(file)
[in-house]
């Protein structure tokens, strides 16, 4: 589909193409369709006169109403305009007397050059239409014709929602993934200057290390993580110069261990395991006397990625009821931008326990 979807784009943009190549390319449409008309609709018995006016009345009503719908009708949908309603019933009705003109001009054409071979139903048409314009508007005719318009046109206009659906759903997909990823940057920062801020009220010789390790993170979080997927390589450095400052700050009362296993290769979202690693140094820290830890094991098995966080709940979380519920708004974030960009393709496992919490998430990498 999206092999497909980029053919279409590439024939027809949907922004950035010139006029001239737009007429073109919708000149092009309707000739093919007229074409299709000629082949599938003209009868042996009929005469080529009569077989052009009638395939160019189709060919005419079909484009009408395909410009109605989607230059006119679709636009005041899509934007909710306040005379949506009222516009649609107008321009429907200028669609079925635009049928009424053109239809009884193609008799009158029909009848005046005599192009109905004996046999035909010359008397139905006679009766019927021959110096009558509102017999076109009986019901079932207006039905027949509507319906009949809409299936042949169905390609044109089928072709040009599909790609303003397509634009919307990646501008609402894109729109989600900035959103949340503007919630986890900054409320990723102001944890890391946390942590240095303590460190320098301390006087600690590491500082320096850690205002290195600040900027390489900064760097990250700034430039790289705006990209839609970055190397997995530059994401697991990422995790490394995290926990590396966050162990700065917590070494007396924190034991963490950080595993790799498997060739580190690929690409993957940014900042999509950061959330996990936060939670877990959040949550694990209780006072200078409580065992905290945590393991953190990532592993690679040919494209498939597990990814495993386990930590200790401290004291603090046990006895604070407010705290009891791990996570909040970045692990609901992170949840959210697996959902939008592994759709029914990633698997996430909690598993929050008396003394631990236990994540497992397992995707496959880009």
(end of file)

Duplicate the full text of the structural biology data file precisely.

[in-house]
């Protein structure tokens, strides 16, 4: 589909193409369709006169109403305009007397050059239409014709929602993934200057290390993580110069261990395991006397990625009821931008326990 979807784009943009190549390319449409008309609709018995006016009345009503719908009708949908309603019933009705003109001009054409071979139903048409314009508007005719318009046109206009659906759903997909990823940057920062801020009220010789390790993170979080997927390589450095400052700050009362296993290769979202690693140094820290830890094991098995966080709940979380519920708004974030960009393709496992919490998430990498 999206092999497909980029053919279409590439024939027809949907922004950035010139006029001239737009007429073109919708000149092009309707000739093919007229074409299709000629082949599938003209009868042996009929005469080529009569077989052009009638395939160019189709060919005419079909484009009408395909410009109605989607230059006119679709636009005041899509934007909710306040005379949506009222516009649609107008321009429907200028669609079925635009049928009424053109239809009884193609008799009158029909009848005046005599192009109905004996046999035909010359008397139905006679009766019927021959110096009558509102017999076109009986019901079932207006039905027949509507319906009949809409299936042949169905390609044109089928072709040009599909790609303003397509634009919307990646501008609402894109729109989600900035959103949340503007919630986890900054409320990723102001944890890391946390942590240095303590460190320098301390006087600690590491500082320096850690205002290195600040900027390489900064760097990250700034430039790289705006990209839609970055190397997995530059994401697991990422995790490394995290926990590396966050162990700065917590070494007396924190034991963490950080595993790799498997060739580190690929690409993957940014900042999509950061959330996990936060939670877990959040949550694990209780006072200078409580065992905290945590393991953190990532592993690679040919494209498939597990990814495993386990930590200790401290004291603090046990006895604070407010705290009891791990996570909040970045692990609901992170949840959210697996959902939008592994759709029914990633698997996430909690598993929050008396003394631990236990994540497992397992995707496959880009």